Tom: I think the fact that you’ve got to be patient. That’s one of the biggest things. You have to be patient while you’re roasting coffee. It doesn’t happen quickly.

Cisca: And do you think there’s a recipe for success?

Tom: I don’t think so. I suppose you’ve just got to really love what you do. If you don’t, it’s not the right industry for you. Besides that, realize that you have a glass ceiling as to where you can take it. You can keep moving, growing, and meet new people every day. It just doesn’t feel like you’re standing still. You can decide! What do you think?

Cisca: Knowing your business. Coffee roasting is a business. It’s not a hobby. I think that if you have the focus on your business, you’re always heading in the right direction. But if you think it’s fun to roast coffee and you don’t want to fill the bags, well, then you have a problem. And of course, everything we do, we do it with a focus on providing the best coffee we can. The profile has to be good. The origin has to be good. We want the best for our customers. So that’s the focus we have. But it’s still a business. So that means that at a certain point we can’t buy specialty coffees from like 13 euros for a kilo. If I sell them for twenty-five, then I don’t have a lot of margins. I also know 20 percent of what you buy evaporates. Small things like that, you must keep in mind it’s a business.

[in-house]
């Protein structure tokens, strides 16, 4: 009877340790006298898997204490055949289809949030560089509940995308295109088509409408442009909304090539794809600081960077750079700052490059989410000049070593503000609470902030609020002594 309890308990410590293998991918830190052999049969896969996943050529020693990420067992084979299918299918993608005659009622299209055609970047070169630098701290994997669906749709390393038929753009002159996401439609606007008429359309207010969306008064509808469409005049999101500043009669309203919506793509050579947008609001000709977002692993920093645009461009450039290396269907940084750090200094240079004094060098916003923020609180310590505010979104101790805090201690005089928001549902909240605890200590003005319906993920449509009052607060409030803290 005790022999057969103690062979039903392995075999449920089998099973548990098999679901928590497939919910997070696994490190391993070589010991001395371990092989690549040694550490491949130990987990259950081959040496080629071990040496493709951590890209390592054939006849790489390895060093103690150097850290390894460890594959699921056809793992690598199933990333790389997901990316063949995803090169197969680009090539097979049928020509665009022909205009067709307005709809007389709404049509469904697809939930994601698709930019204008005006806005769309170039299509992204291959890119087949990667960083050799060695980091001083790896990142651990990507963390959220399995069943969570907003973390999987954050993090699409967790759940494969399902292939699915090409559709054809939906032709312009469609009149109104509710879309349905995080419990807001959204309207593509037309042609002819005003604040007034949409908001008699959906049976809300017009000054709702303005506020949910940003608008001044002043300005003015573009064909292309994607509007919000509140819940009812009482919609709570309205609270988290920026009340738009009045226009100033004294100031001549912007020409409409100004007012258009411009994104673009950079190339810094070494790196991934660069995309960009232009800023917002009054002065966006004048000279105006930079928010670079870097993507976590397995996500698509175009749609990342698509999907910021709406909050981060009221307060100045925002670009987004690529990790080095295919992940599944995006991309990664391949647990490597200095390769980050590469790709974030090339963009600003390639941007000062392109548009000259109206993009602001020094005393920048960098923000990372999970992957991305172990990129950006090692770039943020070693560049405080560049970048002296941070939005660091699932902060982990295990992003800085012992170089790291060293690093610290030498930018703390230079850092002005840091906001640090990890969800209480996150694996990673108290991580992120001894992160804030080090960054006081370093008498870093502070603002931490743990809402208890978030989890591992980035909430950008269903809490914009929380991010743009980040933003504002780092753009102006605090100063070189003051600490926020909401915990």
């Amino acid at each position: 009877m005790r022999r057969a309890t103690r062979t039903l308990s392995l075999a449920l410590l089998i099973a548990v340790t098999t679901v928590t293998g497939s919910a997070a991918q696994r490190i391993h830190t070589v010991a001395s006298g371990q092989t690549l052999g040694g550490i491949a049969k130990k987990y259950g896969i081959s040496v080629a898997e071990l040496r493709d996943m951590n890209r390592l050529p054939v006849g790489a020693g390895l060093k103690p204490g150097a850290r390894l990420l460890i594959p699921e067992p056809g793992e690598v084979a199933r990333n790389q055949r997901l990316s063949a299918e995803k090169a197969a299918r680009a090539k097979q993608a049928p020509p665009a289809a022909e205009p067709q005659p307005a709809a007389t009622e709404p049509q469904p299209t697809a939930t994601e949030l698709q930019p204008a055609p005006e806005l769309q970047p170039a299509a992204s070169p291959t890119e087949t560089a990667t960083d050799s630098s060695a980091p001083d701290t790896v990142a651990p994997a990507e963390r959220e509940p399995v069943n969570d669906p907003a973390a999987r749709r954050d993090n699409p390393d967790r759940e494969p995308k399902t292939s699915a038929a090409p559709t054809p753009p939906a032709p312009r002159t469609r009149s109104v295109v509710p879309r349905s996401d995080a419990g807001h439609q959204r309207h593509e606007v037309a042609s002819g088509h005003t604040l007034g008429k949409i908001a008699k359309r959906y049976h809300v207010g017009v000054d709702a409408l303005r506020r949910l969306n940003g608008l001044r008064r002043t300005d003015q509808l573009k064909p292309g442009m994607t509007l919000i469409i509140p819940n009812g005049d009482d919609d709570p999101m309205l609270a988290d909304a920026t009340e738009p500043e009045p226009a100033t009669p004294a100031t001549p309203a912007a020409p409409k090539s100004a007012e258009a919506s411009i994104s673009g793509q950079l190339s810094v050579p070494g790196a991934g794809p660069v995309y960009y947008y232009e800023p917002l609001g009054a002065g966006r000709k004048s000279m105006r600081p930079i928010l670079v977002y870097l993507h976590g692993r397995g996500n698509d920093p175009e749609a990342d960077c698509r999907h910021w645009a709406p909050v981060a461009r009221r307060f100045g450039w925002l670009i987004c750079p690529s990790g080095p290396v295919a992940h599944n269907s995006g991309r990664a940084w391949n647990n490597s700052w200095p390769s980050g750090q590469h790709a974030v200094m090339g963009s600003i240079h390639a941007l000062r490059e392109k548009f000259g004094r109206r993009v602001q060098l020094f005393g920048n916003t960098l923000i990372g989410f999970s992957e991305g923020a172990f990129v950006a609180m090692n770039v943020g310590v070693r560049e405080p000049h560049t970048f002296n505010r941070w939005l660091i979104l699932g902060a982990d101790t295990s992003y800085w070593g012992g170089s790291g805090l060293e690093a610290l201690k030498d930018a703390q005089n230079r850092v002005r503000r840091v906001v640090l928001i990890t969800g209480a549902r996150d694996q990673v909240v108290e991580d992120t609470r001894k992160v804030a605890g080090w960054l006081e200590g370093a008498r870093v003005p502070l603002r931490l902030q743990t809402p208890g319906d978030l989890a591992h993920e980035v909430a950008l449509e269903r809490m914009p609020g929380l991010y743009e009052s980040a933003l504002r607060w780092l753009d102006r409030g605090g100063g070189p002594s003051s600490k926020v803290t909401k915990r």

Tom: Damn, those were quite some lessons!

Cisca: We always say that it’s not about the coffee we sell, it’s about the emotion. What we give to people is a happy feeling and that’s what you want; a positive vibe that you’re creating. And coffee is just a product. If you understand that, then you understand the business. Like you said before, if you’re always busy with creating the best profiles, then you’re too caught up with the roasting process and you forget about your business and the customer.

Tom: One thing I’ve always said is this, especially in the coffee industry, it seems to be that we’re in hospitality, so we need to take care of our customers. Coffee shops are there to take care of their customers. Why shouldn’t it be that roasters take care of their customers by providing full service?

You can buy incredible coffees with amazing stories, pass them onto people who love what you do, and communicate this fascinating to people who perhaps didn’t understand all the work that goes into coffee. You are the lifeblood of the industry and authority in your art. Embracing that helping others to find their love for coffee is amazing!